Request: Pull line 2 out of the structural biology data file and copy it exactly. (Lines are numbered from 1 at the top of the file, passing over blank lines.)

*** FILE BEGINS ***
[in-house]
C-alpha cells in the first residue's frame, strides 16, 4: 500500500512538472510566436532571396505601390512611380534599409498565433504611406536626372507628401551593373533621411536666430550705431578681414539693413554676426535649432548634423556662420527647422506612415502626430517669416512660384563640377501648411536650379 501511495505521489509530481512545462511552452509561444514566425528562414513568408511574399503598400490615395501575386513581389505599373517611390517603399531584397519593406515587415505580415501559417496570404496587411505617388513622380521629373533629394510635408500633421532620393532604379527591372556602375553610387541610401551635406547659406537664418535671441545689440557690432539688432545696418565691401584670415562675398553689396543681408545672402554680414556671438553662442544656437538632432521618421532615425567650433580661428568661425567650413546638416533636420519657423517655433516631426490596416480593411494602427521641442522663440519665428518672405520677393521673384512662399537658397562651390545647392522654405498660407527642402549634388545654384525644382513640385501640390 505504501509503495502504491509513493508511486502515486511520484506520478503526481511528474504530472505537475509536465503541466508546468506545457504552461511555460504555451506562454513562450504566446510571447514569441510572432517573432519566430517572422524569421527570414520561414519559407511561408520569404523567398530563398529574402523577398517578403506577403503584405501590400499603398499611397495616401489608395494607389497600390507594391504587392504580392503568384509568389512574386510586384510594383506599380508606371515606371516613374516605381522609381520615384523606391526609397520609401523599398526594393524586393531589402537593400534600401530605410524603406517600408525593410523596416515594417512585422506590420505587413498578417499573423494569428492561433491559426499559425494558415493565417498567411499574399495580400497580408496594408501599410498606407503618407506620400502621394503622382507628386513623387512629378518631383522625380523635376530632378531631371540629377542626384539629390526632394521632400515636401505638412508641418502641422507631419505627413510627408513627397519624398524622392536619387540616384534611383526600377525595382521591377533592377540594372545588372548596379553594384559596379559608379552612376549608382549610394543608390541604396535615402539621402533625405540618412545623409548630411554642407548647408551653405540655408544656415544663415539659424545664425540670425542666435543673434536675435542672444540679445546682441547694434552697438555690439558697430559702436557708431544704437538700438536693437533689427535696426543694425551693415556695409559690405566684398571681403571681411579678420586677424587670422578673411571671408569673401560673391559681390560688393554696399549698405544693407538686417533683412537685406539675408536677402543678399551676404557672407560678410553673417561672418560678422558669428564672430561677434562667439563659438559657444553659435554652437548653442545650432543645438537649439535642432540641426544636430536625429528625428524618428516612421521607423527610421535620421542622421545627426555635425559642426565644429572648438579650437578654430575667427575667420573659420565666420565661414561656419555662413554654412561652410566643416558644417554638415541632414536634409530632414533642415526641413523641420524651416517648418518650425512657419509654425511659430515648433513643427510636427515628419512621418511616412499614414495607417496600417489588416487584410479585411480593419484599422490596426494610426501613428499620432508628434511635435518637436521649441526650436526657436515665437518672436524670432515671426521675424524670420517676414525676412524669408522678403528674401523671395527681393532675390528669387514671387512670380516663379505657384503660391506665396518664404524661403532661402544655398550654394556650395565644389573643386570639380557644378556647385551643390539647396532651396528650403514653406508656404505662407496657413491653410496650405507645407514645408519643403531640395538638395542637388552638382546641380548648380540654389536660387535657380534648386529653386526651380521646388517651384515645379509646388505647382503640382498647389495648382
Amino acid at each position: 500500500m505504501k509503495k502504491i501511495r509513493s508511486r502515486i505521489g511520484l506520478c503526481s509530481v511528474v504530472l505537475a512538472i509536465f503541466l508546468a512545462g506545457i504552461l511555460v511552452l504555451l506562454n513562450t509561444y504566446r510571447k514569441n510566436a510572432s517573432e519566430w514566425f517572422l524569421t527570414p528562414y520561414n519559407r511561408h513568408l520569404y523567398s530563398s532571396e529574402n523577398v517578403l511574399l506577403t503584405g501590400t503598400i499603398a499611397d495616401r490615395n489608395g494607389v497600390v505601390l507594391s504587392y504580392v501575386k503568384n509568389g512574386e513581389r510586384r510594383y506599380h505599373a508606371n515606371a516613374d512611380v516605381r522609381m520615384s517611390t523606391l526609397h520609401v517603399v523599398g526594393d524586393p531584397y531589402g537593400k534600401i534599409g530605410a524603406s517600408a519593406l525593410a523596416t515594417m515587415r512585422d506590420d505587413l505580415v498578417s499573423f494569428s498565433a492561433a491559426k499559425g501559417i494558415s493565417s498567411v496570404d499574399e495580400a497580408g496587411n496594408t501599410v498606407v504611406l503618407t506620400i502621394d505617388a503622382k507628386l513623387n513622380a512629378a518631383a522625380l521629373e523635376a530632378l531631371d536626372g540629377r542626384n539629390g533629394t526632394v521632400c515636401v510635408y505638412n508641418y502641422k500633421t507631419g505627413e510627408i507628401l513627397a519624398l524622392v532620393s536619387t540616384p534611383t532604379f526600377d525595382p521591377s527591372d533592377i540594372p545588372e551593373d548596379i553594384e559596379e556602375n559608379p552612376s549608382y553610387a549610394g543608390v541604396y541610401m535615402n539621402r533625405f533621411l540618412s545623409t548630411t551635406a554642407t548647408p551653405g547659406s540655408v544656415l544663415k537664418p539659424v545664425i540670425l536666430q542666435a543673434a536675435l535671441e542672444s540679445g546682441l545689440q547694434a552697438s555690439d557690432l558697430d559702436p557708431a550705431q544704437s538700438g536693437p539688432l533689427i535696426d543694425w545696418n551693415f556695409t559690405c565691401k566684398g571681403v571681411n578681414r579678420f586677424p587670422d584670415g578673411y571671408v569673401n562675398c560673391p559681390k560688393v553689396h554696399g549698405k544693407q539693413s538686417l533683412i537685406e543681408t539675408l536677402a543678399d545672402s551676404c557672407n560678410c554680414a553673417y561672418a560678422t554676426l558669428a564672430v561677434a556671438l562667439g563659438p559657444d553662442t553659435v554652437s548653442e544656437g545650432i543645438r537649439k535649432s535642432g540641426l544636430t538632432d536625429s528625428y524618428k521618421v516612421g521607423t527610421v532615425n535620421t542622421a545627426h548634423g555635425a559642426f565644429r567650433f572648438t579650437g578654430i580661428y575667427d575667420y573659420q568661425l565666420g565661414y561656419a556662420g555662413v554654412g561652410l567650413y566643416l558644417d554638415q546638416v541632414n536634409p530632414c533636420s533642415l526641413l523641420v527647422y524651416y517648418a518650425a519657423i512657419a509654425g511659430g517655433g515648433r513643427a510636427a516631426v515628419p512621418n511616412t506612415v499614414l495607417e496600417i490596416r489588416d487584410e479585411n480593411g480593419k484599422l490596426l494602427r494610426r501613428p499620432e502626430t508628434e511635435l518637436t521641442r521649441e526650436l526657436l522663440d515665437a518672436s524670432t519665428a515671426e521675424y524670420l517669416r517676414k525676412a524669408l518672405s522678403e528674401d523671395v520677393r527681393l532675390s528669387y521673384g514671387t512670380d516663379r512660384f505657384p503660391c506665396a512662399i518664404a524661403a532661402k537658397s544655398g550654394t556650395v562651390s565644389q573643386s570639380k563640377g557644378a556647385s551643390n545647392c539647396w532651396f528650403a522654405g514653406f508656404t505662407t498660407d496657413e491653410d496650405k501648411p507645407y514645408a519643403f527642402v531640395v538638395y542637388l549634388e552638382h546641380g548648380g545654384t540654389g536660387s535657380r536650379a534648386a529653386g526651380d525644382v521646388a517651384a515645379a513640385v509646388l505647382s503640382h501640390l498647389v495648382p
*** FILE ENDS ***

C-alpha cells in the first residue's frame, strides 16, 4: 500500500512538472510566436532571396505601390512611380534599409498565433504611406536626372507628401551593373533621411536666430550705431578681414539693413554676426535649432548634423556662420527647422506612415502626430517669416512660384563640377501648411536650379 501511495505521489509530481512545462511552452509561444514566425528562414513568408511574399503598400490615395501575386513581389505599373517611390517603399531584397519593406515587415505580415501559417496570404496587411505617388513622380521629373533629394510635408500633421532620393532604379527591372556602375553610387541610401551635406547659406537664418535671441545689440557690432539688432545696418565691401584670415562675398553689396543681408545672402554680414556671438553662442544656437538632432521618421532615425567650433580661428568661425567650413546638416533636420519657423517655433516631426490596416480593411494602427521641442522663440519665428518672405520677393521673384512662399537658397562651390545647392522654405498660407527642402549634388545654384525644382513640385501640390 505504501509503495502504491509513493508511486502515486511520484506520478503526481511528474504530472505537475509536465503541466508546468506545457504552461511555460504555451506562454513562450504566446510571447514569441510572432517573432519566430517572422524569421527570414520561414519559407511561408520569404523567398530563398529574402523577398517578403506577403503584405501590400499603398499611397495616401489608395494607389497600390507594391504587392504580392503568384509568389512574386510586384510594383506599380508606371515606371516613374516605381522609381520615384523606391526609397520609401523599398526594393524586393531589402537593400534600401530605410524603406517600408525593410523596416515594417512585422506590420505587413498578417499573423494569428492561433491559426499559425494558415493565417498567411499574399495580400497580408496594408501599410498606407503618407506620400502621394503622382507628386513623387512629378518631383522625380523635376530632378531631371540629377542626384539629390526632394521632400515636401505638412508641418502641422507631419505627413510627408513627397519624398524622392536619387540616384534611383526600377525595382521591377533592377540594372545588372548596379553594384559596379559608379552612376549608382549610394543608390541604396535615402539621402533625405540618412545623409548630411554642407548647408551653405540655408544656415544663415539659424545664425540670425542666435543673434536675435542672444540679445546682441547694434552697438555690439558697430559702436557708431544704437538700438536693437533689427535696426543694425551693415556695409559690405566684398571681403571681411579678420586677424587670422578673411571671408569673401560673391559681390560688393554696399549698405544693407538686417533683412537685406539675408536677402543678399551676404557672407560678410553673417561672418560678422558669428564672430561677434562667439563659438559657444553659435554652437548653442545650432543645438537649439535642432540641426544636430536625429528625428524618428516612421521607423527610421535620421542622421545627426555635425559642426565644429572648438579650437578654430575667427575667420573659420565666420565661414561656419555662413554654412561652410566643416558644417554638415541632414536634409530632414533642415526641413523641420524651416517648418518650425512657419509654425511659430515648433513643427510636427515628419512621418511616412499614414495607417496600417489588416487584410479585411480593419484599422490596426494610426501613428499620432508628434511635435518637436521649441526650436526657436515665437518672436524670432515671426521675424524670420517676414525676412524669408522678403528674401523671395527681393532675390528669387514671387512670380516663379505657384503660391506665396518664404524661403532661402544655398550654394556650395565644389573643386570639380557644378556647385551643390539647396532651396528650403514653406508656404505662407496657413491653410496650405507645407514645408519643403531640395538638395542637388552638382546641380548648380540654389536660387535657380534648386529653386526651380521646388517651384515645379509646388505647382503640382498647389495648382